On the weekend, my father and I were running errands and driving all over the city. We passed under the Prince Edward Viaduct bridge (along Bloor), which prompted a conversation about its barriers preventing jumps (aka suicides). We passed another bridge along Main Street (between Danforth and Gerrard) and noticed that it did not have any barriers. Our conversation sparked an interest, a curiosity.
Instead of looking at the population who are suicide-prone or who have committed suicide by jumping, I would investigate bridges as the tool used to carry out the suicide. This may reveal quite a bit about the person’s reasoning. My train of thought is the following:
– Why are some bridges “popular” to jump off of while others – that are equally as deadly – not? Why is there a mystique that surrounds some bridges and not others?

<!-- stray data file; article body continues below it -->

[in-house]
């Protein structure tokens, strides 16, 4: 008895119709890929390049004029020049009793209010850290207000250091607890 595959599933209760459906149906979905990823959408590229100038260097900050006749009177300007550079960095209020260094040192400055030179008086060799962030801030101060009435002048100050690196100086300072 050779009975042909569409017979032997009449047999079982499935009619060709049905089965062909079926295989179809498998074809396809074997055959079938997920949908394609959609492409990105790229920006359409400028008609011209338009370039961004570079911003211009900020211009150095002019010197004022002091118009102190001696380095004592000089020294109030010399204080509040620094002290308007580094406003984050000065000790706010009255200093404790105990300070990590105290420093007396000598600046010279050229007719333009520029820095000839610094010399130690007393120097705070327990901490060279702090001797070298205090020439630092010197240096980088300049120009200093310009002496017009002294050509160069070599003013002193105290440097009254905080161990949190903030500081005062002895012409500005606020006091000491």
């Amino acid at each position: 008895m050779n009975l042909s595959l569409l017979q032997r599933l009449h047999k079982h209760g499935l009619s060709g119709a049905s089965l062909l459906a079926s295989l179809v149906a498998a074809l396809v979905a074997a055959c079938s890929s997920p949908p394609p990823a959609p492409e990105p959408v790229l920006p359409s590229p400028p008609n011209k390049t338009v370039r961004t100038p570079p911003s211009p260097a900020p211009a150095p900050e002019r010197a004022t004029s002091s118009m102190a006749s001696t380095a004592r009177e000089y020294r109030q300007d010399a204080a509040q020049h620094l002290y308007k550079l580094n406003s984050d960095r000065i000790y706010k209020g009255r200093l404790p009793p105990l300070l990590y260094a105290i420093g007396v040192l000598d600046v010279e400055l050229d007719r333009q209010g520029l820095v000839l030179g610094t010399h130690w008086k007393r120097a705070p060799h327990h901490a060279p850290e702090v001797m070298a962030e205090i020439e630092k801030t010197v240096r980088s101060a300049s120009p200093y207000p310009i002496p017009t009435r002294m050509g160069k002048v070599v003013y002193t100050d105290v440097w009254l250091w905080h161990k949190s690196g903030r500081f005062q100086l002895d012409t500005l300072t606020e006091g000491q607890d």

Are there features of certain bridges that make them a more “attractive” option than other bridges or other suicide methods? For example, are bridges with historical meaning used more often than modern bridges? Are bridges that are over water used more commonly than bridges over traffic?
If I were to conduct this research, a complication might be incomplete or missing records of suicides and/or methods of suicide. Another complication could be that the research may be incomplete without considering the human element. This could mean a study about an artifact has turned into a psychology study.
I have attached two pictures courtesy of Wikipedia of the “Luminous Veil” – what the Prince Edward Viaduct’s barrier is called. These are pictures of the actual one on that bridge. Here is a link to the Wikipedia page: http://en.wikipedia.org/wiki/Luminous_Veil